Electrochemical activation applied to perovskite titanate fibres to yield supported alloy nanoparticles for electrocatalytic application
MetadataShow full item record
Active bi-metallic nanoparticles are of key importance in catalysis and renewable energy. Here, the in situ formation of bi-metallic nanoparticles is investigated by exsolution on 200 nm diameter perovskite fibers. The B-site co-doped perovskite fibers display a high degree of exsolution, decorated with NiCo or Ni3Fe bi-metallic nanoparticles with average diameter about 29 and 35 nm, respectively. The perovskite fibers are utilized as cathode materials in pure CO2 electrolysis cells due to their redox stability in the CO/CO2 atmosphere. After in situ electrochemical switching, the nanoparticles exsolved from the perovskite fiber demonstrate an enhanced performance in pure CO2 electrolysis. At 900 °C, the current density of solid oxide electrolysis cell (SOEC) with 200 µm YSZ electrolyte supported NiFe doped perovskite fiber anode reaches 0.75 Acm−2 at 1.6 V superior to the NiCo doped perovskite fiber anode (about 1.5 times) in pure CO2. According to DFT calculations (PBE-D3 level) the superior CO2 conversion on NiFe compared to NiCo bi-metallic species is related to an enhanced driving force for C-O cleavage under formation of CO chemisorbed on the nanoparticle and a reduced binding energy of CO required to release this product.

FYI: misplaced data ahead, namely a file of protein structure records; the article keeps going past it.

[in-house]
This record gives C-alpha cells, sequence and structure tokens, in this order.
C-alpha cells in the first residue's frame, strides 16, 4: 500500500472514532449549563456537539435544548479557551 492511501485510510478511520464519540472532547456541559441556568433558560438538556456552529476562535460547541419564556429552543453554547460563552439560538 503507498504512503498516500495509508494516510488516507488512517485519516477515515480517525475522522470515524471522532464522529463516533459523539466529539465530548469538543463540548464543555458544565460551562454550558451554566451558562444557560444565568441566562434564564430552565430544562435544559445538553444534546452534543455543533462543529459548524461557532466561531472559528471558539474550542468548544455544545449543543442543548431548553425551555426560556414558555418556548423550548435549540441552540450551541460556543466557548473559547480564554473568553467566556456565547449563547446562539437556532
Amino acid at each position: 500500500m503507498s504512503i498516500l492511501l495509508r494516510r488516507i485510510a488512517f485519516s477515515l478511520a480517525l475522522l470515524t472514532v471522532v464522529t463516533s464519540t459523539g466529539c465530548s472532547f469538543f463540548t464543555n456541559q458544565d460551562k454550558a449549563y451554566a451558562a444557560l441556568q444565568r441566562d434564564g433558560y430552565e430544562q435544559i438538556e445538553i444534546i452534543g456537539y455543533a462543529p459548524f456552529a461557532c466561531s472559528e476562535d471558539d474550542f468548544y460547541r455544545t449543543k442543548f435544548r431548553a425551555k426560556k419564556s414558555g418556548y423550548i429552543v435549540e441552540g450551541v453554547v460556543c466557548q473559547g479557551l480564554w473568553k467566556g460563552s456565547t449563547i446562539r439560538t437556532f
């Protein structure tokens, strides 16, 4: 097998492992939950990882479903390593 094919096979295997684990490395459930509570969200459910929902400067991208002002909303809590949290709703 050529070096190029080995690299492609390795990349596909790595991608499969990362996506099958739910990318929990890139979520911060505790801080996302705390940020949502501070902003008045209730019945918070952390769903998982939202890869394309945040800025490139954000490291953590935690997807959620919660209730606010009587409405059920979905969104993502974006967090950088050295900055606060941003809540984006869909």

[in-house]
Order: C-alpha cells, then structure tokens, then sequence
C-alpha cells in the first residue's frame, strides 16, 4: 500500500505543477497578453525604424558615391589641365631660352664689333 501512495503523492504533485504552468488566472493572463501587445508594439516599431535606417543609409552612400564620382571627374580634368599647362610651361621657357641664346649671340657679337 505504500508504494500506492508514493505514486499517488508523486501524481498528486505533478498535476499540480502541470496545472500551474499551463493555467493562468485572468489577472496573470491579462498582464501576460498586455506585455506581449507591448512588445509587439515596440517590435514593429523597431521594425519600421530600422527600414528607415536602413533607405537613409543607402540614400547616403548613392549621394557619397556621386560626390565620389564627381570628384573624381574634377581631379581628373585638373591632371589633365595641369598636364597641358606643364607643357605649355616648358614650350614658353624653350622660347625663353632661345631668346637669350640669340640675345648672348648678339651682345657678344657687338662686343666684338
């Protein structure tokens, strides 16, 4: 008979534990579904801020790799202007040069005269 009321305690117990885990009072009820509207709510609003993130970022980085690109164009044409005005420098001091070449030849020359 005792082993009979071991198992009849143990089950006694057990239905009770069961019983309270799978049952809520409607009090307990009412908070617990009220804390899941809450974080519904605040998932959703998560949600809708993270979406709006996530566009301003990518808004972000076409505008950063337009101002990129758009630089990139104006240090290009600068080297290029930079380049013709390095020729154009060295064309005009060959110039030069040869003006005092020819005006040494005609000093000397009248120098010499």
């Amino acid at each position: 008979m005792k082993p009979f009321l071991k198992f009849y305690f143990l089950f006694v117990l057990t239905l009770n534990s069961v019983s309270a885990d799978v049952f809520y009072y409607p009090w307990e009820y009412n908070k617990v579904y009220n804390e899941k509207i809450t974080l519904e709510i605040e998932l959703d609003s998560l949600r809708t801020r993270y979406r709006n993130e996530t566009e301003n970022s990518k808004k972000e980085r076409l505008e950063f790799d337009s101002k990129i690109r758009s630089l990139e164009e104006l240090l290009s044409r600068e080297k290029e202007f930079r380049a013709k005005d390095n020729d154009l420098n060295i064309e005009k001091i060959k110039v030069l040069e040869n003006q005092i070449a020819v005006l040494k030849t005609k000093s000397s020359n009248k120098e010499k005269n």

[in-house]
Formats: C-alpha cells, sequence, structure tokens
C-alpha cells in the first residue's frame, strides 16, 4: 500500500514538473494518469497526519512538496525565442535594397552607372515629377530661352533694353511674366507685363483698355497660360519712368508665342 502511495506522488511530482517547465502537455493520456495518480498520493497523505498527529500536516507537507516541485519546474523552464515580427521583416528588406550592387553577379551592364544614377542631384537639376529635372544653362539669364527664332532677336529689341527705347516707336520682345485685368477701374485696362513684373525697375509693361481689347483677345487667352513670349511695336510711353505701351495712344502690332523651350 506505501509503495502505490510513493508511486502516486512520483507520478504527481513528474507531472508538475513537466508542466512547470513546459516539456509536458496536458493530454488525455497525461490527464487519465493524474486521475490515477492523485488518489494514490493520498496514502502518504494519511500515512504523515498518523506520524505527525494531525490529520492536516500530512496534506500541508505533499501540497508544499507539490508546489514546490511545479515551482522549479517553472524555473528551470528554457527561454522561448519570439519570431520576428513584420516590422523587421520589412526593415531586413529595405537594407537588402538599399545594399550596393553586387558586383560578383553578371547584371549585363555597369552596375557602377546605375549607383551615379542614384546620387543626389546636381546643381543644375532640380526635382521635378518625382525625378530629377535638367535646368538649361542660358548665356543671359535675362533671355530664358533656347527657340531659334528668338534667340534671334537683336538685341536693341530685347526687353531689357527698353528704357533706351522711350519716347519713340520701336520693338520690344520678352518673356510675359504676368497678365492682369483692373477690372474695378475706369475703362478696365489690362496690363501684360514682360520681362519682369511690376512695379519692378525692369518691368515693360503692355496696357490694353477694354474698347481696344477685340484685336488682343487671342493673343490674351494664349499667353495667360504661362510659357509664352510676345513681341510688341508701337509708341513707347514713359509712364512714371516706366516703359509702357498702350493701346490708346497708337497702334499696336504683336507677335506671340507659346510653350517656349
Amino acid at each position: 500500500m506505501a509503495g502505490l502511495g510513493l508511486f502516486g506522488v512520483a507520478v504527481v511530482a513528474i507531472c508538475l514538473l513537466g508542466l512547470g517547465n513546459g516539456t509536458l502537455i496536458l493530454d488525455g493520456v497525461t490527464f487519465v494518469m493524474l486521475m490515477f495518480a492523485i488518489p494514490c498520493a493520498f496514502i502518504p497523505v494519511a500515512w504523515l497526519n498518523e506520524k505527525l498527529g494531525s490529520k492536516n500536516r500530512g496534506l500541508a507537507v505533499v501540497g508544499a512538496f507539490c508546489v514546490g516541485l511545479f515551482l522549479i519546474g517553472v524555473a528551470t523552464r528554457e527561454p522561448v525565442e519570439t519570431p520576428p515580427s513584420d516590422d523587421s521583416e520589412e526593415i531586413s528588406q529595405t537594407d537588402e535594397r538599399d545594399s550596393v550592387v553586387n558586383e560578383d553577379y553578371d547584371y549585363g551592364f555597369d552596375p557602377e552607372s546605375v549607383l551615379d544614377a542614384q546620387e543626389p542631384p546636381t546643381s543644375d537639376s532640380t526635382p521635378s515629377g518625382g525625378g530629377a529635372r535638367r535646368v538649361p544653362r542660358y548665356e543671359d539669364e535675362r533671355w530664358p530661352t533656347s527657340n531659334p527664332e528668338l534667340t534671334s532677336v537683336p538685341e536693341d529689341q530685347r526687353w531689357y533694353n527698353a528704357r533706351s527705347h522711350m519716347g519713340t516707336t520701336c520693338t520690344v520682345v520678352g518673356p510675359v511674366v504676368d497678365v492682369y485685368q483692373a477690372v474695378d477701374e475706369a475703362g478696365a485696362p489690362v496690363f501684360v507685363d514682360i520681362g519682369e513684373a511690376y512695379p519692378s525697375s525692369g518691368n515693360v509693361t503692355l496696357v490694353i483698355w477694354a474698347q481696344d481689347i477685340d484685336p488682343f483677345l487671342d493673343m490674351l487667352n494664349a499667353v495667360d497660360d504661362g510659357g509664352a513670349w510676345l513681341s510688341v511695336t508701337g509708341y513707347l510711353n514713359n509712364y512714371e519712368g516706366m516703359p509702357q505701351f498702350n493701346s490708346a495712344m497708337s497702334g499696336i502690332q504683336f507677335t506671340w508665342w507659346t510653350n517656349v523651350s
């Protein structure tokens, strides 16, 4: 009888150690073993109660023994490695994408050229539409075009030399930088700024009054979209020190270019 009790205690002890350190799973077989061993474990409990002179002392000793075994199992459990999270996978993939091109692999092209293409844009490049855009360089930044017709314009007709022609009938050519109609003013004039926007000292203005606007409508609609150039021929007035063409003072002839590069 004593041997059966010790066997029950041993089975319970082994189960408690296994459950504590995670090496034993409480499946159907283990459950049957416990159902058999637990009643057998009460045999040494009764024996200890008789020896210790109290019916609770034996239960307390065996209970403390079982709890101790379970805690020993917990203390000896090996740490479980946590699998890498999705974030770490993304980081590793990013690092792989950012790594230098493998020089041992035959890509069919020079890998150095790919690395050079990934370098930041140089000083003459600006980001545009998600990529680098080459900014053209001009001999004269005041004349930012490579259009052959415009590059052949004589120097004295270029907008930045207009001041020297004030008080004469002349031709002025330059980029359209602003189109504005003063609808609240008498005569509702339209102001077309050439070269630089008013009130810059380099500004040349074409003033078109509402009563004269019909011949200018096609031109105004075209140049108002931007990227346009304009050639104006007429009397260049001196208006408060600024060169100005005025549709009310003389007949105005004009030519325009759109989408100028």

Xu , M , Liu , C , Naden , A B , Fruchtl , H , Buehl , M & Irvine , J T S 2022 , ' Electrochemical activation applied to perovskite titanate fibres to yield supported alloy nanoparticles for electrocatalytic application ' , Small , vol. Early View . https://doi.org/10.1002/smll.202204682
Copyright © 2022 The Authors. Small published by Wiley-VCH GmbH. This is an open access article under the terms of the Creative Commons Attribution License, which permits use, distribution and reproduction in any medium, provided the original work is properly cited.
DescriptionFunding: UK Engineering and Physical Sciences Research Council (Grant Number(s): EP/R023522/1, EP/R023751/1, EP/L017008/1).
Items in the St Andrews Research Repository are protected by copyright, with all rights reserved, unless otherwise indicated.